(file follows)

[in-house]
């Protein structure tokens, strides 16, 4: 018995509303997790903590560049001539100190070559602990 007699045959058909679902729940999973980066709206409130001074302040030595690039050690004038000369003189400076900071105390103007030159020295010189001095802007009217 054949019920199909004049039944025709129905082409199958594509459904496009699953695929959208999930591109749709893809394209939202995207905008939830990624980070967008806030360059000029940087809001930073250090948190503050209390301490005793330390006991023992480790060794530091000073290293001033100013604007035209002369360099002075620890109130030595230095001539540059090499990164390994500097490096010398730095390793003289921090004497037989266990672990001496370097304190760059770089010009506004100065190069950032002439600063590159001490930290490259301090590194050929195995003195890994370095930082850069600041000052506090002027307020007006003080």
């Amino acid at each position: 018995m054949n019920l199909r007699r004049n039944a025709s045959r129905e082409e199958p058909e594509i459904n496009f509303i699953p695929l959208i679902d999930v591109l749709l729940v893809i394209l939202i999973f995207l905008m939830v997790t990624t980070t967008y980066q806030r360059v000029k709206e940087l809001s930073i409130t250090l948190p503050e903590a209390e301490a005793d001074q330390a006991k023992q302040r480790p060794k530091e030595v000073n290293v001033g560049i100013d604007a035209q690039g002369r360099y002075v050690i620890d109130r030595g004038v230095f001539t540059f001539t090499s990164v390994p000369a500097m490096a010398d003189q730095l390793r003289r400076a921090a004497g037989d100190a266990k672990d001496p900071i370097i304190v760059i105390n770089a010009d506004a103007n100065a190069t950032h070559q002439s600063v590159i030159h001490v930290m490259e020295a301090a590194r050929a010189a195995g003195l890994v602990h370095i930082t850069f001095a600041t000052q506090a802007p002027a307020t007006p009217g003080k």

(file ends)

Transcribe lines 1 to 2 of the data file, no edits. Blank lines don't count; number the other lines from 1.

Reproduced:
[in-house]
């Protein structure tokens, strides 16, 4: 018995509303997790903590560049001539100190070559602990 007699045959058909679902729940999973980066709206409130001074302040030595690039050690004038000369003189400076900071105390103007030159020295010189001095802007009217 054949019920199909004049039944025709129905082409199958594509459904496009699953695929959208999930591109749709893809394209939202995207905008939830990624980070967008806030360059000029940087809001930073250090948190503050209390301490005793330390006991023992480790060794530091000073290293001033100013604007035209002369360099002075620890109130030595230095001539540059090499990164390994500097490096010398730095390793003289921090004497037989266990672990001496370097304190760059770089010009506004100065190069950032002439600063590159001490930290490259301090590194050929195995003195890994370095930082850069600041000052506090002027307020007006003080």